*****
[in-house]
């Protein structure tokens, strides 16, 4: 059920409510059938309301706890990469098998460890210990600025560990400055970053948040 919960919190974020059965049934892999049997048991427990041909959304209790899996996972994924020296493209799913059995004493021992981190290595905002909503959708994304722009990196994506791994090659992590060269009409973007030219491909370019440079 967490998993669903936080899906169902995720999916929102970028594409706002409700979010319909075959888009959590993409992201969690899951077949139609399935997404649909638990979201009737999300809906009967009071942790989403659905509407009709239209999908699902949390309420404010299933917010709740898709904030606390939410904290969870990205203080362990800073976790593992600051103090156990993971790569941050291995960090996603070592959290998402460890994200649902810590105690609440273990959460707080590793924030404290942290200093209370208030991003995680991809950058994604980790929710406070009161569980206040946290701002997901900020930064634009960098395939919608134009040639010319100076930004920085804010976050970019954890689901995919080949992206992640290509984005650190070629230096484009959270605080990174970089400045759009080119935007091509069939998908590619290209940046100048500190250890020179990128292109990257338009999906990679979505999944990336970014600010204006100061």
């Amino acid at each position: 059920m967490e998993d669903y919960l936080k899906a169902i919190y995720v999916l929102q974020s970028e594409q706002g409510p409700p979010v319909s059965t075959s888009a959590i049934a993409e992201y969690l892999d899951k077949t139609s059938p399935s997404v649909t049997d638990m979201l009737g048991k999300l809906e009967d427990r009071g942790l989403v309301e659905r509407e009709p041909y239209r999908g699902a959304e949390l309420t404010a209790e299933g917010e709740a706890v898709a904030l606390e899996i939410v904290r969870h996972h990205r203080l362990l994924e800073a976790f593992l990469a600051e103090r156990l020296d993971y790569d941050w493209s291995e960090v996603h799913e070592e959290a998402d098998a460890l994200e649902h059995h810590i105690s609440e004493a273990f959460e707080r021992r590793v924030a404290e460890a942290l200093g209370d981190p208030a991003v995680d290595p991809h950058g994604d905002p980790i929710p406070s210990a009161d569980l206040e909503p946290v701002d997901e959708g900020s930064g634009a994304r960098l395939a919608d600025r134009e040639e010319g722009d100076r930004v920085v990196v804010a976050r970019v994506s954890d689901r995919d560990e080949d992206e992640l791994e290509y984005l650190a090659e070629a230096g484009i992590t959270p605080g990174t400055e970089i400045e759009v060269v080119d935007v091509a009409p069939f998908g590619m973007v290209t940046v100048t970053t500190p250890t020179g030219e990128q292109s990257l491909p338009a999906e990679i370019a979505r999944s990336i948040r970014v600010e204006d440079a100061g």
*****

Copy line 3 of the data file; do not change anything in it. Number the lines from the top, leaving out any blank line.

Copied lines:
């Amino acid at each position: 059920m967490e998993d669903y919960l936080k899906a169902i919190y995720v999916l929102q974020s970028e594409q706002g409510p409700p979010v319909s059965t075959s888009a959590i049934a993409e992201y969690l892999d899951k077949t139609s059938p399935s997404v649909t049997d638990m979201l009737g048991k999300l809906e009967d427990r009071g942790l989403v309301e659905r509407e009709p041909y239209r999908g699902a959304e949390l309420t404010a209790e299933g917010e709740a706890v898709a904030l606390e899996i939410v904290r969870h996972h990205r203080l362990l994924e800073a976790f593992l990469a600051e103090r156990l020296d993971y790569d941050w493209s291995e960090v996603h799913e070592e959290a998402d098998a460890l994200e649902h059995h810590i105690s609440e004493a273990f959460e707080r021992r590793v924030a404290e460890a942290l200093g209370d981190p208030a991003v995680d290595p991809h950058g994604d905002p980790i929710p406070s210990a009161d569980l206040e909503p946290v701002d997901e959708g900020s930064g634009a994304r960098l395939a919608d600025r134009e040639e010319g722009d100076r930004v920085v990196v804010a976050r970019v994506s954890d689901r995919d560990e080949d992206e992640l791994e290509y984005l650190a090659e070629a230096g484009i992590t959270p605080g990174t400055e970089i400045e759009v060269v080119d935007v091509a009409p069939f998908g590619m973007v290209t940046v100048t970053t500190p250890t020179g030219e990128q292109s990257l491909p338009a999906e990679i370019a979505r999944s990336i948040r970014v600010e204006d440079a100061g």